Have you been working with Dymola for a while but still feel that you are not using it as effectively as you could be? In this series of posts, I’ll share tips and tricks that I have picked up along the way.
An effective workflow is the key to getting your work done. Without it, a lot of effort gets wasted navigating between windows and views to keep track of the right information. With a good workflow in place, you can focus your time and energy on the real work: creative solutions to challenging engineering problems.
Starting Dymola should not be a hassle. Create a script for your project that opens Dymola, loads the right libraries, and makes the correct settings:y.
If you have multiple versions of Dymola installed, you can associate the right one with the script. Right-click the script icon and select Properties/Opens with - Change and select the Dymola executable of the version you want to use.
Place a shortcut for the script on your desktop and you’re good to go.
Dymola creates a massive amount of files in the working directory during translation and simulation. These files are occasionally useful, but most of the time they only clutter up your file system. By explicitly setting the working directory, the clutter gets confined to one place where you can go find it if needed.
Add the line “cd MyDymolaDirectory” to your start script to change your working directory automatically:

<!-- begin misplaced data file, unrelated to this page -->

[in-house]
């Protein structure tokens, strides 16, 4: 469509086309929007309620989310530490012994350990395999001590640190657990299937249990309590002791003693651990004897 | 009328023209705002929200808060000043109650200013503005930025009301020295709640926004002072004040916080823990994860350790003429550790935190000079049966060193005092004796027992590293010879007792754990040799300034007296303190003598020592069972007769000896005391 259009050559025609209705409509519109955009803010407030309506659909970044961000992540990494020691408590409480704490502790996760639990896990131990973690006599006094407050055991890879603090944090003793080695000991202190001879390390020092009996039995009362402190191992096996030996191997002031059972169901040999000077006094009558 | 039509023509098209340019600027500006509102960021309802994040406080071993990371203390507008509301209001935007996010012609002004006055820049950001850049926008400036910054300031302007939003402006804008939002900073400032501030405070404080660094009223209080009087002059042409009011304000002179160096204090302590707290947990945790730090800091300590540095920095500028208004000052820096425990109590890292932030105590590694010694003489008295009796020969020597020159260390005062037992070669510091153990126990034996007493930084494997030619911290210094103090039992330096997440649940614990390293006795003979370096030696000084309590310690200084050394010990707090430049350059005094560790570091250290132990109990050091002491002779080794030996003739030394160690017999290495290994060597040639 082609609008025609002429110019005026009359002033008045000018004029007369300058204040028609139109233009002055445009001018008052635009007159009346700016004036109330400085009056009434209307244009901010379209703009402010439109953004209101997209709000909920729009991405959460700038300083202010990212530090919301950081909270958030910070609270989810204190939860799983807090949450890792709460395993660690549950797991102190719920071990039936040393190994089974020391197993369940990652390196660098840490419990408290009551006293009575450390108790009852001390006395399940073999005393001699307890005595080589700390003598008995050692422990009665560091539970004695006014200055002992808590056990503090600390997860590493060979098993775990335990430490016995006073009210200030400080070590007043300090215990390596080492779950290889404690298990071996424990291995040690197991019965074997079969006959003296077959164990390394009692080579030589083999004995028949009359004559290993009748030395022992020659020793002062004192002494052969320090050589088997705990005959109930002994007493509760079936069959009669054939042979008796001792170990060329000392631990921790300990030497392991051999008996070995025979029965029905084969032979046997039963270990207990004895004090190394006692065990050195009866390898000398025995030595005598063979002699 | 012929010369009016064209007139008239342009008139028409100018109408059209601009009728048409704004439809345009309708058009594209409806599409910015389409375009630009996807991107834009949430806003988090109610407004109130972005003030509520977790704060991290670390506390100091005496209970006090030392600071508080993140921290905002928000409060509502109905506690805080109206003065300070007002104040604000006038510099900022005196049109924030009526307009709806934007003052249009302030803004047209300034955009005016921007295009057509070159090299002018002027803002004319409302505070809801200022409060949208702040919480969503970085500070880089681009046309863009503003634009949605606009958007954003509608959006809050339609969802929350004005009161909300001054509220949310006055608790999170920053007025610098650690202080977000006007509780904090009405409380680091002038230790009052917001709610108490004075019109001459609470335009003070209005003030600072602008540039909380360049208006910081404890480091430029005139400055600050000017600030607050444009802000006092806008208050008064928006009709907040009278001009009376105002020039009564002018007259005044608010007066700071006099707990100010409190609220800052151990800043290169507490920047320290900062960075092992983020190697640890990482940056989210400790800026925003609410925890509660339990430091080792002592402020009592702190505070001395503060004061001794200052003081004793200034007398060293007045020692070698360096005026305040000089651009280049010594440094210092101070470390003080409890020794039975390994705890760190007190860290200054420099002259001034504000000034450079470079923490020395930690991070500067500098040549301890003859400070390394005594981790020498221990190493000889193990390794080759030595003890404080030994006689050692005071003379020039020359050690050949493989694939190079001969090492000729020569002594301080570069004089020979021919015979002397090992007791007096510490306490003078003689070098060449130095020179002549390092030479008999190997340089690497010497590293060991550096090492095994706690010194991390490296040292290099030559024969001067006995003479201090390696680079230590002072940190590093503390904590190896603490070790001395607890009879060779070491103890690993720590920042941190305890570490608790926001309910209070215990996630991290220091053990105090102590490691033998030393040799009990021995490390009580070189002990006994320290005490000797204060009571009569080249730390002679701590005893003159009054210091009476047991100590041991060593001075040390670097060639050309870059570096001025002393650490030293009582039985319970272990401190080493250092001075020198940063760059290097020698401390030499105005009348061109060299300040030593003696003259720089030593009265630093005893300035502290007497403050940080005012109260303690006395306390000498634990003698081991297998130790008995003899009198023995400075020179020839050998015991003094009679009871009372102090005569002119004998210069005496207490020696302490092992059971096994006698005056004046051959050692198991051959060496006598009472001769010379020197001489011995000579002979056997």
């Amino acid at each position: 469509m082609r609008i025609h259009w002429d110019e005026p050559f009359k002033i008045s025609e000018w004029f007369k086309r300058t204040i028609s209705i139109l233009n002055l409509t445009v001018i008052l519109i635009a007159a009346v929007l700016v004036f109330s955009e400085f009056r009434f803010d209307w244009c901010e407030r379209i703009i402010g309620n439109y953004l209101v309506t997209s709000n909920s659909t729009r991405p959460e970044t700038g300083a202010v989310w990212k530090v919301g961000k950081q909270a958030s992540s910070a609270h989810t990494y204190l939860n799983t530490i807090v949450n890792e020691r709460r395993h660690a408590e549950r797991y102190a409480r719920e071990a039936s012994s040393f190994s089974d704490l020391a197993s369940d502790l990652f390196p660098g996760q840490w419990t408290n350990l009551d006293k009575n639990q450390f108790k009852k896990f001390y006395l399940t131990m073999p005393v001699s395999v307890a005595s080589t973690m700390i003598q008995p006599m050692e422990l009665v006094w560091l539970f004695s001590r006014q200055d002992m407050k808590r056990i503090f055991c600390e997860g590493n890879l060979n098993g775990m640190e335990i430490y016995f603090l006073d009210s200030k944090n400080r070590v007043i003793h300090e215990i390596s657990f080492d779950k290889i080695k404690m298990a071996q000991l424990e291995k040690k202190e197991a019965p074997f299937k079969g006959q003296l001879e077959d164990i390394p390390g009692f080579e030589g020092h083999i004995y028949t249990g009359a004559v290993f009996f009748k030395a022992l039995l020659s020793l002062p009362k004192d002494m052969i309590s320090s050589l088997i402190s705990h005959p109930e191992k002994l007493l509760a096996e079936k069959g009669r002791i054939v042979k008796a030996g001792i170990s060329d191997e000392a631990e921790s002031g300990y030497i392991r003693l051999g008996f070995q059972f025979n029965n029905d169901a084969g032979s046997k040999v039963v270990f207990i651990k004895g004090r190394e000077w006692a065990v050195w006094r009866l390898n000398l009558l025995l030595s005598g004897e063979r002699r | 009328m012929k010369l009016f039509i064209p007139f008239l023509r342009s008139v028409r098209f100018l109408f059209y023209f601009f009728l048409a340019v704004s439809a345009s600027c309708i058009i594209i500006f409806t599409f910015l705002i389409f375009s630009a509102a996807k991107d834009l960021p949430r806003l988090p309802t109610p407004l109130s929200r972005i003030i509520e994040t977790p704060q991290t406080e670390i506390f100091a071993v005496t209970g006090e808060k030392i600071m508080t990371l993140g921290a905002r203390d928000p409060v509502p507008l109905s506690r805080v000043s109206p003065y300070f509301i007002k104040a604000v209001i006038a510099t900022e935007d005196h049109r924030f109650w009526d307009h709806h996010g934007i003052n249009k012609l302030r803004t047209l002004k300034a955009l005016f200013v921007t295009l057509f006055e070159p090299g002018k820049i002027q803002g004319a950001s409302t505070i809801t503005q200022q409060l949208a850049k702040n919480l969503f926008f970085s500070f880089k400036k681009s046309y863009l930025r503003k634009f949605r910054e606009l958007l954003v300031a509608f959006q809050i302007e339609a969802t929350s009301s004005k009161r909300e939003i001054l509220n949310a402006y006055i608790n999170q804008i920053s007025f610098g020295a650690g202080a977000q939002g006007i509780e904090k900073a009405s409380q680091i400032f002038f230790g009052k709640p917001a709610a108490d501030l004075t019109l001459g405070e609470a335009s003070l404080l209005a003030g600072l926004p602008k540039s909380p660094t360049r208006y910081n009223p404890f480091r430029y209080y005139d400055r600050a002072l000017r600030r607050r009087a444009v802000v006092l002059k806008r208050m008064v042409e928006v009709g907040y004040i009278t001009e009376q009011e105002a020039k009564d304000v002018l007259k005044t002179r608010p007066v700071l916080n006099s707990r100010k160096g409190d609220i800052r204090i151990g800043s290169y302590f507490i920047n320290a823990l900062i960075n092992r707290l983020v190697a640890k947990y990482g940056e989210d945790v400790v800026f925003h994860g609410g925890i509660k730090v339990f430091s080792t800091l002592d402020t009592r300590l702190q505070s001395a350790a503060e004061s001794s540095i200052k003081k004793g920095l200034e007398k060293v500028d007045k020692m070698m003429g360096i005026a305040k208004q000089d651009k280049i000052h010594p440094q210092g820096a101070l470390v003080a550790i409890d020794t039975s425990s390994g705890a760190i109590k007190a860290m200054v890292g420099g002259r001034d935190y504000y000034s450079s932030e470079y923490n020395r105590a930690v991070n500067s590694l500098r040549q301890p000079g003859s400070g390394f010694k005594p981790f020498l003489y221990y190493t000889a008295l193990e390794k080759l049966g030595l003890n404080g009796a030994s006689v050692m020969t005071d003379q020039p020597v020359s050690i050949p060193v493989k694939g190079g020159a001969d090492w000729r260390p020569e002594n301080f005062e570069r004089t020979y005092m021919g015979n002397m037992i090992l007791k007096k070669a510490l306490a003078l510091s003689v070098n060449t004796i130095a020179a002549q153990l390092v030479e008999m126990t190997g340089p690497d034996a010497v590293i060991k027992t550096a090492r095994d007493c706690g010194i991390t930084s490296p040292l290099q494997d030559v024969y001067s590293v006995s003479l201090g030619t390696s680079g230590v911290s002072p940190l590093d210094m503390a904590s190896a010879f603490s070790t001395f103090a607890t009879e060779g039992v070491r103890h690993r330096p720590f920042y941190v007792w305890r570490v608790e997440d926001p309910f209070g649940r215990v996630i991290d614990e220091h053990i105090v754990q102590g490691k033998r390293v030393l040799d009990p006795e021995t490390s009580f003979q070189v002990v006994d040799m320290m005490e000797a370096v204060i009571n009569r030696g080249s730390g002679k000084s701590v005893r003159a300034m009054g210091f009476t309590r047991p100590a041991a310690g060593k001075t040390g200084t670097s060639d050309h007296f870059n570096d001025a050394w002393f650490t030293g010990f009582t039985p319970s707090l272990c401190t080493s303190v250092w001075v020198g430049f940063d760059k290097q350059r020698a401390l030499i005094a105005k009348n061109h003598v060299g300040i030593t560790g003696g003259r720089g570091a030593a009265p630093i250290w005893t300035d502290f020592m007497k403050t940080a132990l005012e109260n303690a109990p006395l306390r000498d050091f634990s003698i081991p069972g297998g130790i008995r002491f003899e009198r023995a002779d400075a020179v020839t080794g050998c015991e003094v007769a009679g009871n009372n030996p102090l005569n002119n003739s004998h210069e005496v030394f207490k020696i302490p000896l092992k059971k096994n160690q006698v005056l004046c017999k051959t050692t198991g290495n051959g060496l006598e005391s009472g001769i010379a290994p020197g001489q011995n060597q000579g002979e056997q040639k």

I will talk more about how and when to check out these files in a later post on troubleshooting.
Browsing between models in Dymola is not as straightforward as I would have liked (why can’t the forward and backward arrows in the toolbar be used for that?). Still, you can access the previously open models through the icon to the left of the arrows:
In all software development, it is good practice to frequently check that the code still works after modifications. In Dymola, the check button is one tool to accomplish this, but sometimes the model check is successful while the model still fails to translate or simulate.
I find it useful to add the simulation icons to the toolbar in the modeling view to make it easier to frequently check translation and simulation. Right-click empty space on the toolbar and select Simulation:
It took me a while to find out that Dymola actually has auto-completion. It’s not flawless, but still quite useful. In the text layer, start typing and hit ctrl+space for suggestions:
Learn to master the variable browser. To find the right variables, use regular expressions:
allow any strings between pipe and .p by using wildcard *
reduce the set to include only variables in summary records
show all variables starting with T in summary records for pipe 2 and 8
show all variables starting with T in summary records for pipe 2 and 8 excluding those that match T[
To see numerical values of the variables, type the time instant in the Time field.
Do you have tips to share or an issue you would like addressed? Please post a comment so we can spread the knowledge!
Maria Henningsson is a simulation consultant at Modelon working on modeling of thermofluid systems and integration of simulation models into CAE tool chains. She has an MSc in engineering mathematics and a PhD in combustion engine control, both from Lund University.